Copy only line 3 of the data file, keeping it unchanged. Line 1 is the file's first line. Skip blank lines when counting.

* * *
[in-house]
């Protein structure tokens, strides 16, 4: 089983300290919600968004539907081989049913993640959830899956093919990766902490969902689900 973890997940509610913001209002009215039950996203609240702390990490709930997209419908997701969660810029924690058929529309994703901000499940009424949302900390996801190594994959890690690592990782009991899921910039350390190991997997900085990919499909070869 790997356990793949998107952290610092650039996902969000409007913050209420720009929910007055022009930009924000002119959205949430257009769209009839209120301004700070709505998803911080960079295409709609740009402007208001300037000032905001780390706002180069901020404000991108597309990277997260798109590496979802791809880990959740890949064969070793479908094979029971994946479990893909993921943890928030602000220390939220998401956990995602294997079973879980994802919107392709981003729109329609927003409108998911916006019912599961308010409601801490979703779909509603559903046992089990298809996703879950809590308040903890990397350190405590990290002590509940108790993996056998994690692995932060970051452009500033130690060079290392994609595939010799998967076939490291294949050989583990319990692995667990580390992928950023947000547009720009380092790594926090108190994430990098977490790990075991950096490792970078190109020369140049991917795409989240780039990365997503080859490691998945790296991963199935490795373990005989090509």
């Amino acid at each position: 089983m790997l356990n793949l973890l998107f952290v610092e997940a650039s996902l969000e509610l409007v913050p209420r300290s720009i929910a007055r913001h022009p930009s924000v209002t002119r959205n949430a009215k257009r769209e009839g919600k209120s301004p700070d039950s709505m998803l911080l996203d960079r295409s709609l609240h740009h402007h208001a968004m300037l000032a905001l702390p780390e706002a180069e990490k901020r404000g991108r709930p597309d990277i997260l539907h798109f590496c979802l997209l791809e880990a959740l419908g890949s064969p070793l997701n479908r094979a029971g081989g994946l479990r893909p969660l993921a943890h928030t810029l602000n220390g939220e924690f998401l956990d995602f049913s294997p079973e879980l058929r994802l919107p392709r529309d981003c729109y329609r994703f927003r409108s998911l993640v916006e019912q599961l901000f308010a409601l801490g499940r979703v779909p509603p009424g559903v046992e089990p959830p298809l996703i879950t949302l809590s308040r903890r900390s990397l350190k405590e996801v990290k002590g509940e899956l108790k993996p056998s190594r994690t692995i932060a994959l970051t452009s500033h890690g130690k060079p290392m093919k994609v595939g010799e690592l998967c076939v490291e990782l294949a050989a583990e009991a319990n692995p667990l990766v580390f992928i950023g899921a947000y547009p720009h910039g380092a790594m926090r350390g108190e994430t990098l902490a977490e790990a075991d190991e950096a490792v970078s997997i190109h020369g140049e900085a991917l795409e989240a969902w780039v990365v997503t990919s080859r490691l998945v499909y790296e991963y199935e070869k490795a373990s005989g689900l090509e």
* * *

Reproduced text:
């Amino acid at each position: 089983m790997l356990n793949l973890l998107f952290v610092e997940a650039s996902l969000e509610l409007v913050p209420r300290s720009i929910a007055r913001h022009p930009s924000v209002t002119r959205n949430a009215k257009r769209e009839g919600k209120s301004p700070d039950s709505m998803l911080l996203d960079r295409s709609l609240h740009h402007h208001a968004m300037l000032a905001l702390p780390e706002a180069e990490k901020r404000g991108r709930p597309d990277i997260l539907h798109f590496c979802l997209l791809e880990a959740l419908g890949s064969p070793l997701n479908r094979a029971g081989g994946l479990r893909p969660l993921a943890h928030t810029l602000n220390g939220e924690f998401l956990d995602f049913s294997p079973e879980l058929r994802l919107p392709r529309d981003c729109y329609r994703f927003r409108s998911l993640v916006e019912q599961l901000f308010a409601l801490g499940r979703v779909p509603p009424g559903v046992e089990p959830p298809l996703i879950t949302l809590s308040r903890r900390s990397l350190k405590e996801v990290k002590g509940e899956l108790k993996p056998s190594r994690t692995i932060a994959l970051t452009s500033h890690g130690k060079p290392m093919k994609v595939g010799e690592l998967c076939v490291e990782l294949a050989a583990e009991a319990n692995p667990l990766v580390f992928i950023g899921a947000y547009p720009h910039g380092a790594m926090r350390g108190e994430t990098l902490a977490e790990a075991d190991e950096a490792v970078s997997i190109h020369g140049e900085a991917l795409e989240a969902w780039v990365v997503t990919s080859r490691l998945v499909y790296e991963y199935e070869k490795a373990s005989g689900l090509e």